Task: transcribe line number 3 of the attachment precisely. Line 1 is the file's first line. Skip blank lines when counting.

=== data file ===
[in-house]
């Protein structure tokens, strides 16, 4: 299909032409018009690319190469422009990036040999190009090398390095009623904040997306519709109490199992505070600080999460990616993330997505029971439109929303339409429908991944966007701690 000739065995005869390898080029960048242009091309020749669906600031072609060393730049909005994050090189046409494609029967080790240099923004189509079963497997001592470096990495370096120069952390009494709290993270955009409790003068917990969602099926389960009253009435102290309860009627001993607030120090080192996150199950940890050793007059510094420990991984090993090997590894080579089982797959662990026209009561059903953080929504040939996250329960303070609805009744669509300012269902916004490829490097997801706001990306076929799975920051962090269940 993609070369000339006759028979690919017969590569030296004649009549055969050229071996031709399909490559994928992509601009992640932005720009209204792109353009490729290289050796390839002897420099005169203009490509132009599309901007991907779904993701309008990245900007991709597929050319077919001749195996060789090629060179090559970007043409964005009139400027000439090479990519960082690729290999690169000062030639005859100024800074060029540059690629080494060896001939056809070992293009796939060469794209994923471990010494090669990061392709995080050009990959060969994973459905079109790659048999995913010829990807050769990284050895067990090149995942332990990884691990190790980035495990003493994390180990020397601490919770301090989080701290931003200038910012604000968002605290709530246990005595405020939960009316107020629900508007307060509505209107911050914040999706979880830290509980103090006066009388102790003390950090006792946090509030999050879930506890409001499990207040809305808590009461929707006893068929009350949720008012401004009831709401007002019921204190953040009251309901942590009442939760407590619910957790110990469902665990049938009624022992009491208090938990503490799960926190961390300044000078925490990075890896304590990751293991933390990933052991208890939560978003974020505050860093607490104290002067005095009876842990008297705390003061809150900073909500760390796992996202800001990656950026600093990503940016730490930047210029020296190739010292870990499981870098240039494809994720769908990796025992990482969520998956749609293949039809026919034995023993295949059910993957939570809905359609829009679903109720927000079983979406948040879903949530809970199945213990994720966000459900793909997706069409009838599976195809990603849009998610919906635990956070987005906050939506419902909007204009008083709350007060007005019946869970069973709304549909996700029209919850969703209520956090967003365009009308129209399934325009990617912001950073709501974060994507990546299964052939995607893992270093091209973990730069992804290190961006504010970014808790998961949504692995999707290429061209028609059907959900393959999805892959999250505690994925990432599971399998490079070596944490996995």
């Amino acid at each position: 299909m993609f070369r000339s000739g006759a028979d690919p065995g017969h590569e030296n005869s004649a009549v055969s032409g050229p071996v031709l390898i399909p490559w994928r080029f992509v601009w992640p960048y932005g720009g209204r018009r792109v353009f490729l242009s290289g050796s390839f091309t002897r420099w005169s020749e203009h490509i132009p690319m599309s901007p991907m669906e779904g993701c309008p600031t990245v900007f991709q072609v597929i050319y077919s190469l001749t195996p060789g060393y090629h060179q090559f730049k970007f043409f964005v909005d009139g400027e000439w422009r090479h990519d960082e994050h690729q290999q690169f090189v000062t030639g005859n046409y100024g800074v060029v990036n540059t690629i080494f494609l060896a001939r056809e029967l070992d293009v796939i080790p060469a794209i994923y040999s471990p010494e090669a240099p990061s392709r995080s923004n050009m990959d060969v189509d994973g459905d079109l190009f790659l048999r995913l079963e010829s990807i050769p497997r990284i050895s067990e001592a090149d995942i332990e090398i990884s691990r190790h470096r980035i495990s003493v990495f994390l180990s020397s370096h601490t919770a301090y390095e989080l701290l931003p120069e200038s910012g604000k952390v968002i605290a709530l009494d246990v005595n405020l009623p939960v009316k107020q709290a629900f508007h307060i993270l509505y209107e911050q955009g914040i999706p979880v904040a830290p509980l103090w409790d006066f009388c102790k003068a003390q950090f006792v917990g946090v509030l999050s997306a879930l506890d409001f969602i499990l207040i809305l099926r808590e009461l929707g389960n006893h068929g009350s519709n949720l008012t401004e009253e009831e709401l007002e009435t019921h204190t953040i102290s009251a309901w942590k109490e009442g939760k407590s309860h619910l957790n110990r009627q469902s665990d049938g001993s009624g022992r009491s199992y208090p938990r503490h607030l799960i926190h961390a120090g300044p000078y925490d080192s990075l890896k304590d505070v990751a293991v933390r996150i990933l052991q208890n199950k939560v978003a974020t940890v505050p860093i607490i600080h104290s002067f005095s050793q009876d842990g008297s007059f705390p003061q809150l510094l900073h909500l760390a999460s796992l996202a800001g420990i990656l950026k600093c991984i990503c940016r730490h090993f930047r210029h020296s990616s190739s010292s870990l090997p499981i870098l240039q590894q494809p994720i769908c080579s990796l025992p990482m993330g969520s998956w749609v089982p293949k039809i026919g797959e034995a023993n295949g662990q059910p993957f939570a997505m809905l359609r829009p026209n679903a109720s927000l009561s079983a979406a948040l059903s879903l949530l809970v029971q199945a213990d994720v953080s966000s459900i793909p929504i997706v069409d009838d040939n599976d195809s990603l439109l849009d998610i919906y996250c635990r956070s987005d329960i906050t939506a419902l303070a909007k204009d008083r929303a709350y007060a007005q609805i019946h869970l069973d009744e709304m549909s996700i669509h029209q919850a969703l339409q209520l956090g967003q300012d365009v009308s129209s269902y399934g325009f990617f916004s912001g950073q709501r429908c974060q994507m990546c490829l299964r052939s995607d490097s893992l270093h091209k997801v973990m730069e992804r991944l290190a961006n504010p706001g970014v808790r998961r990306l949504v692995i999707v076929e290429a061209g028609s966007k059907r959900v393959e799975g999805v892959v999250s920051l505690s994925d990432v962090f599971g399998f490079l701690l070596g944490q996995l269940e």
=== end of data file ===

């Amino acid at each position: 299909m993609f070369r000339s000739g006759a028979d690919p065995g017969h590569e030296n005869s004649a009549v055969s032409g050229p071996v031709l390898i399909p490559w994928r080029f992509v601009w992640p960048y932005g720009g209204r018009r792109v353009f490729l242009s290289g050796s390839f091309t002897r420099w005169s020749e203009h490509i132009p690319m599309s901007p991907m669906e779904g993701c309008p600031t990245v900007f991709q072609v597929i050319y077919s190469l001749t195996p060789g060393y090629h060179q090559f730049k970007f043409f964005v909005d009139g400027e000439w422009r090479h990519d960082e994050h690729q290999q690169f090189v000062t030639g005859n046409y100024g800074v060029v990036n540059t690629i080494f494609l060896a001939r056809e029967l070992d293009v796939i080790p060469a794209i994923y040999s471990p010494e090669a240099p990061s392709r995080s923004n050009m990959d060969v189509d994973g459905d079109l190009f790659l048999r995913l079963e010829s990807i050769p497997r990284i050895s067990e001592a090149d995942i332990e090398i990884s691990r190790h470096r980035i495990s003493v990495f994390l180990s020397s370096h601490t919770a301090y390095e989080l701290l931003p120069e200038s910012g604000k952390v968002i605290a709530l009494d246990v005595n405020l009623p939960v009316k107020q709290a629900f508007h307060i993270l509505y209107e911050q955009g914040i999706p979880v904040a830290p509980l103090w409790d006066f009388c102790k003068a003390q950090f006792v917990g946090v509030l999050s997306a879930l506890d409001f969602i499990l207040i809305l099926r808590e009461l929707g389960n006893h068929g009350s519709n949720l008012t401004e009253e009831e709401l007002e009435t019921h204190t953040i102290s009251a309901w942590k109490e009442g939760k407590s309860h619910l957790n110990r009627q469902s665990d049938g001993s009624g022992r009491s199992y208090p938990r503490h607030l799960i926190h961390a120090g300044p000078y925490d080192s990075l890896k304590d505070v990751a293991v933390r996150i990933l052991q208890n199950k939560v978003a974020t940890v505050p860093i607490i600080h104290s002067f005095s050793q009876d842990g008297s007059f705390p003061q809150l510094l900073h909500l760390a999460s796992l996202a800001g420990i990656l950026k600093c991984i990503c940016r730490h090993f930047r210029h020296s990616s190739s010292s870990l090997p499981i870098l240039q590894q494809p994720i769908c080579s990796l025992p990482m993330g969520s998956w749609v089982p293949k039809i026919g797959e034995a023993n295949g662990q059910p993957f939570a997505m809905l359609r829009p026209n679903a109720s927000l009561s079983a979406a948040l059903s879903l949530l809970v029971q199945a213990d994720v953080s966000s459900i793909p929504i997706v069409d009838d040939n599976d195809s990603l439109l849009d998610i919906y996250c635990r956070s987005d329960i906050t939506a419902l303070a909007k204009d008083r929303a709350y007060a007005q609805i019946h869970l069973d009744e709304m549909s996700i669509h029209q919850a969703l339409q209520l956090g967003q300012d365009v009308s129209s269902y399934g325009f990617f916004s912001g950073q709501r429908c974060q994507m990546c490829l299964r052939s995607d490097s893992l270093h091209k997801v973990m730069e992804r991944l290190a961006n504010p706001g970014v808790r998961r990306l949504v692995i999707v076929e290429a061209g028609s966007k059907r959900v393959e799975g999805v892959v999250s920051l505690s994925d990432v962090f599971g399998f490079l701690l070596g944490q996995l269940e």